In the heart of the bustling city, the waiting room of an overbooked clinic felt like the eye of a storm, each tick of the clock cutting into my dwindling lunch break. Among the sea of patients, one particular face caught my attention: a middle-aged man I will name Joseph. The fatigue and disillusionment in his eyes narrated a story of countless futile appointments and a long trail of misdiagnoses.
As Joseph settled into the chair across from my desk, he hesitated before unveiling his tapestry of ailments — "anxiety," "panic attacks," "atypical chest pain," "palpitations," and "shortness of breath." Each phrase felt like a heavy brick in an ever-mounting wall. A cursory glance at his medical record revealed prescriptions for an array of antidepressants and antipsychotics, medications that should have provided relief but, in his case, only deepened his angst.
Joseph's voice wavered as he confessed, "I feel like I'm losing my mind, Doc." The tragedies that had befallen him in the past year painted a somber backdrop to his ailments. From job loss and the painful sting of grief to a desperate attempt at beginning anew in a different state, his life had been anything but stable.
However, as I looked deeper, I realized that a thick layer of fear and vulnerability lay beneath his evident anxiety, a desperate yearning for someone to look beyond the surface. Despite the evidence leaning toward a diagnosis of severe anxiety, an instinctual prod in my gut, honed from more than two decades in medicine, made me question the apparent. I decided to look deeper. His face's round, swollen appearance, a heart's distant rhythm, and puzzlingly absent lung sounds juxtaposed with a perfect oxygen saturation reading, impeccable ECG, and pristine laboratory panels presented an intricate puzzle.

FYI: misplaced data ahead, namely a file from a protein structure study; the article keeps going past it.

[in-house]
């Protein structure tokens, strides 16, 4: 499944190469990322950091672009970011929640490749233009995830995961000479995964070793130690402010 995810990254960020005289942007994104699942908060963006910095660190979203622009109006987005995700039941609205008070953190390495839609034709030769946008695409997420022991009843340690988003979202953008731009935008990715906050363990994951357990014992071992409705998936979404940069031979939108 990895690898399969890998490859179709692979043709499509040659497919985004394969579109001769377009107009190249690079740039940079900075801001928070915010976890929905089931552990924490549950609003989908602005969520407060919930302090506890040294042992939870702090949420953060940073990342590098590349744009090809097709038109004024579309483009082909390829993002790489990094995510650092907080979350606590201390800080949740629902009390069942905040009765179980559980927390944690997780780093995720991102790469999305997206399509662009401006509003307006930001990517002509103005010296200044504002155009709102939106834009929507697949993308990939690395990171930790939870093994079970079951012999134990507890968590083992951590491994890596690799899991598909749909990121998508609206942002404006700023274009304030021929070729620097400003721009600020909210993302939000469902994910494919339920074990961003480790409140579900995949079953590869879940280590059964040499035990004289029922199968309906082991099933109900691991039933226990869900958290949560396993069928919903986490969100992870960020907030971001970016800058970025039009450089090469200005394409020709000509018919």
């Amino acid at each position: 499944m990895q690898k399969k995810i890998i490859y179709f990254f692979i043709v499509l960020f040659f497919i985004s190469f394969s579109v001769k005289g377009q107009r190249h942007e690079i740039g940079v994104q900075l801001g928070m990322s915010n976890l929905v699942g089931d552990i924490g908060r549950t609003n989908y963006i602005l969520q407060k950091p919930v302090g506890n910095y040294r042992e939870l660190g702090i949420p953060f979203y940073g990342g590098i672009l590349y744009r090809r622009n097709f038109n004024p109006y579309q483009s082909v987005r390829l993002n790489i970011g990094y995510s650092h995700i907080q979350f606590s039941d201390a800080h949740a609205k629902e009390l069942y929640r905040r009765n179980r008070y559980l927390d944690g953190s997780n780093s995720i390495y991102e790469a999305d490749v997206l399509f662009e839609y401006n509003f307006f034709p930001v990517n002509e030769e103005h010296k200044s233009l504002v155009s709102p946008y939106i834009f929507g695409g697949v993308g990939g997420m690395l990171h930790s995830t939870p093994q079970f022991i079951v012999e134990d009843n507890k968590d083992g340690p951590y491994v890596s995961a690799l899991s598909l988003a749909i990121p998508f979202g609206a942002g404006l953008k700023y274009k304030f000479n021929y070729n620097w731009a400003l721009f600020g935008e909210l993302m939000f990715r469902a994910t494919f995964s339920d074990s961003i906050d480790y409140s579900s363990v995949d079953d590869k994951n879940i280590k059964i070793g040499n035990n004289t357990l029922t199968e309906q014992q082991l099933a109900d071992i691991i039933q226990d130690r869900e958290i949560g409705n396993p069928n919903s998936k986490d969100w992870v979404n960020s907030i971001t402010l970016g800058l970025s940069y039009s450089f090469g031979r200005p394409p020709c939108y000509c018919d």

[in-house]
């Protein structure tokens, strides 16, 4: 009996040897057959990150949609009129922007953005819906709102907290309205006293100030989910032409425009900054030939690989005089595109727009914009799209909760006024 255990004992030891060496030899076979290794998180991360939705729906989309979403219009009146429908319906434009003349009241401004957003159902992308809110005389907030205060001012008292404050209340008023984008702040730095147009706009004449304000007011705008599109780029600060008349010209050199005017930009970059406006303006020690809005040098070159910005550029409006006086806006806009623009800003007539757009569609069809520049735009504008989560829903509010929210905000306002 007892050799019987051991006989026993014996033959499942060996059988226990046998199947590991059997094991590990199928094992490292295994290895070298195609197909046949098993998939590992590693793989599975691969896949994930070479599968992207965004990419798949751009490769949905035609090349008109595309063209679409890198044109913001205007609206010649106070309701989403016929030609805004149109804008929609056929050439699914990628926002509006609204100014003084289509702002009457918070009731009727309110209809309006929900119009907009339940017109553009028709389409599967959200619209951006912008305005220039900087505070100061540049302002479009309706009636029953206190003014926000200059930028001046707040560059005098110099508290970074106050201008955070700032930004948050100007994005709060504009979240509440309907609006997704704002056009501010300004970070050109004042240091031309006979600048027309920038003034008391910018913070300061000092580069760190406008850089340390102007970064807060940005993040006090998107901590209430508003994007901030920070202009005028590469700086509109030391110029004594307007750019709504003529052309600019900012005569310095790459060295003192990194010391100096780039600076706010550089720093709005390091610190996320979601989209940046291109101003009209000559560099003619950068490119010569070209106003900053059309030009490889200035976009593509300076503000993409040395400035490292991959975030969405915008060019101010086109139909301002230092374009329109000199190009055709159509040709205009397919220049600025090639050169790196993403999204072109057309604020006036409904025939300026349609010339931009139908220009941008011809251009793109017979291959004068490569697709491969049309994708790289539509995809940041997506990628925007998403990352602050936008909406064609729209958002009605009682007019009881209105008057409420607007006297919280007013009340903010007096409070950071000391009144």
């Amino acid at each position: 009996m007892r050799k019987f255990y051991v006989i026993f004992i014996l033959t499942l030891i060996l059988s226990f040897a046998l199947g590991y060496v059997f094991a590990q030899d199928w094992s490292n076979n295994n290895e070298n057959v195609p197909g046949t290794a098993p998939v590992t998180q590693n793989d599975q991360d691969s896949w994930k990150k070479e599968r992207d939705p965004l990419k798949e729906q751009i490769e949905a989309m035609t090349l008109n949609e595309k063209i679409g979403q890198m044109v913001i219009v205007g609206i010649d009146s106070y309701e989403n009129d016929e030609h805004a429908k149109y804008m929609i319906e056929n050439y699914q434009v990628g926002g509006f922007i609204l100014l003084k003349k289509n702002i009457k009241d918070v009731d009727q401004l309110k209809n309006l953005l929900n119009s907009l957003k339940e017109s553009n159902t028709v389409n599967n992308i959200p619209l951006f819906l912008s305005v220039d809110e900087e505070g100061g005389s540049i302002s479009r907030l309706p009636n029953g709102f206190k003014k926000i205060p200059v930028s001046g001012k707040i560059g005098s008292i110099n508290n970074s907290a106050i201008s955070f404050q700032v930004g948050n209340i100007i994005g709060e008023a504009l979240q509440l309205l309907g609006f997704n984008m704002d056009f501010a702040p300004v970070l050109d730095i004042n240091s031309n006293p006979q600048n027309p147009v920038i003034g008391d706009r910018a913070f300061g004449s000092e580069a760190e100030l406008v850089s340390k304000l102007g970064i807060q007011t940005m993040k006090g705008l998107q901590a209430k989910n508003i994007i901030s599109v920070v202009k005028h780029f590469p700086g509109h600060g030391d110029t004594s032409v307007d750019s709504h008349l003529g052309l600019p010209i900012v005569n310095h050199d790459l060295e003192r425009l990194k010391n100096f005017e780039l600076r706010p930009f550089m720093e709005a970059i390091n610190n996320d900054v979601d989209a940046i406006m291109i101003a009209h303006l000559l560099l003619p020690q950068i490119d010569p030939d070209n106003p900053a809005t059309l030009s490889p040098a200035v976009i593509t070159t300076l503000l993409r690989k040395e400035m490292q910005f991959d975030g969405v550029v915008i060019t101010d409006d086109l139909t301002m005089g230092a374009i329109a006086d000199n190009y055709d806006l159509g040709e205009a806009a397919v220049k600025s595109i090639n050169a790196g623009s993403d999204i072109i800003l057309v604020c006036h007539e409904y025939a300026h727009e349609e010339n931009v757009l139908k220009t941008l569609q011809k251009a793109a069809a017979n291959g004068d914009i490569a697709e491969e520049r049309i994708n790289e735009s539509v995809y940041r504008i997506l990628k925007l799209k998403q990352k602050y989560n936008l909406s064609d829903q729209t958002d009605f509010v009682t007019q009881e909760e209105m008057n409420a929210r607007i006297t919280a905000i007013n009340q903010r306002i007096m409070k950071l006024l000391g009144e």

Deviant from the typical protocol and guided by my instincts, I ordered a chest X-ray and a CT scan. What was uncovered was astonishing. A menacing anterior mediastinal mass, a covert aggressor, had established itself within his chest. This unforeseen intruder was the missing piece, elucidating the cause behind Joseph's relentless anxiety and difficulty breathing.
Without delay, we had Joseph admitted for a deeper assessment. Enhanced imaging unveiled the extent: a formidable 18 cm thymoma was juxtaposed with the great vessels, pushing and constricting the superior vena cava from behind, exerting relentless pressure on his heart and lungs. With this insight, the medical team devised a definitive plan, selecting neoadjuvant chemotherapy. This tactical choice was geared toward shrinking the tumor before a surgical intervention. Joseph's resilience was awe-inspiring throughout his treatment, and his gratitude was boundless.
Over the years, I've witnessed numerous miraculous recoveries and heart-wrenching losses. I've been in the right place at the right time, even once resuscitating a man who collapsed beside me during a concert. Yet, amongst these myriad memories, the day I listened to my instincts with Joseph shines brilliantly. That "sixth sense," which I firmly believe was a legacy from my late father, an esteemed clinician, was the beacon that day.
Reflecting on more than two decades as a hospitalist, I've come to understand that beyond textbooks and medical jargon, it's often the inexplicable hunches and the power to truly empathize and “see” the person behind the patient that leads to groundbreaking revelations. Amidst the chaotic cacophony of a typical day, pausing to listen to Joseph genuinely was not merely an exercise in clinical prowess but a testament to the profound humanity that underpins our noble profession.
Dr. Grayeb is a distinguished hospitalist based in Denver, Colorado, with a notable academic pedigree and multiple peer-reviewed publications. Outside of their medical pursuits, she is an avid fiction reader with a passion for photography and outdoor activities, including running, hiking, and cross-country skiing. A devoted parent to two grown children, she cherishes moments spent walking their dog Keanu through Colorado's scenic landscapes.
All names and identifying information have been modified to protect patient privacy.
Illustration by Diana Connolly